Public servant is one of those terms, much like the euphemisms “sanitary” engineer or napkin, that obscures as much as it enlightens.
The 80/20 principle tells me most on my payroll — the public’s payroll — are public employees rather than servants. No matter which category is embraced by each of them, the 80/20 principle means four-fifths of every universe is mostly average or below and just one fifth is above.
Favorite examples: 20 percent of sales people make 80 percent of the sales, approximately, and vice versa; most of my clothes just hang in my closet while I wear a fifth of them four-fifths of the time.
Carson City Fire Chief Stacey Giomi over three decades fell into the 20 percent who were public servants rather than the 80 percent I consign to the category called public employees. If you publish a local dictionary including the term public servant, his picture should accompany the definition as a prime example. After devotion to this city’s fire service, Giomi joins the healthcare sector next month. A straight shooter, he will be missed.
He sought the city manager’s role last year but it wasn’t to be. The Board of Supervisors chose Nick Marano, a retired Marine colonel from outside the state. Both Marano and Giomi are leaders.
The board sacrificed local experience and talent for unfettered outside talent. It was a clean slate move after a fair competition. The proof, as they say, will be in the pudding. Marano is moving quickly and cuts through local custom or clutter to make changes. But his military training, decisiveness and strong leadership seem abrupt to some civilians.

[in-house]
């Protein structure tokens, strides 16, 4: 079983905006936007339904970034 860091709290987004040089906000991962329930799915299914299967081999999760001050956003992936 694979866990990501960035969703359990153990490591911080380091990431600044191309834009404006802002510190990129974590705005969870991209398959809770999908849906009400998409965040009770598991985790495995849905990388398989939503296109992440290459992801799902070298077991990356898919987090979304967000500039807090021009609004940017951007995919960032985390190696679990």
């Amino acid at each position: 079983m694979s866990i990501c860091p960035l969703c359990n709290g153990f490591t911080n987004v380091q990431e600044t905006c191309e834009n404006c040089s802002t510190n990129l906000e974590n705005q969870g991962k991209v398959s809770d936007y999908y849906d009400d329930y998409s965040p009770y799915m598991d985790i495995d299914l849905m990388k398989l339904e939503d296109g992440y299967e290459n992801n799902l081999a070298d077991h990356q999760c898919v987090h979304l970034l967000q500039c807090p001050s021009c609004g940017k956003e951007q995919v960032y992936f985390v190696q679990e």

Marano’s sunny but curt courtesy and get-the-job-done approach shortchanges political niceties he knows little about. But he’s a quick study. Whether he’ll grow to understand or care about the local political landscape won’t be known for some time. How he will fare over the long haul is anybody’s guess.
Giomi knew the lay of the local land and it’s ego-infested signals or land mines; Marano will learn them, but undoubtedly handle them from a more global perspective.
‘Nuff said on the local landscape; now on to national matters.
Debt is a four-letter word. In last week’s New Yorker magazine, James Surowieki wrote an article citing an estimate upward of 50 percent more mortgages default from loans with down payments under 10 percent than those more than that figure. Once, 20 percent down payments were standard. But times change, not always for the better. Surowieki decried loose lending standards and other government underpinnings to prop up housing.
“The real winners are the banks,” he wrote on the New Yorker’s financial page, “which can make these loans without worrying about risk; the government — the taxpayer — has them covered.”
After the economic decade from hell — replete with no doc loans, Bush’s ownership society, Fannie Mae, Freddie Mac, etc. — note this: Fannie and Freddie, which guarantee most home loans, have announced they will guarantee first-time home buyer mortgages with 3 percent down payments. The more things change the more they stay the same.
John Barrette covers Carson City government and business. He can be reached at firstname.lastname@example.org.
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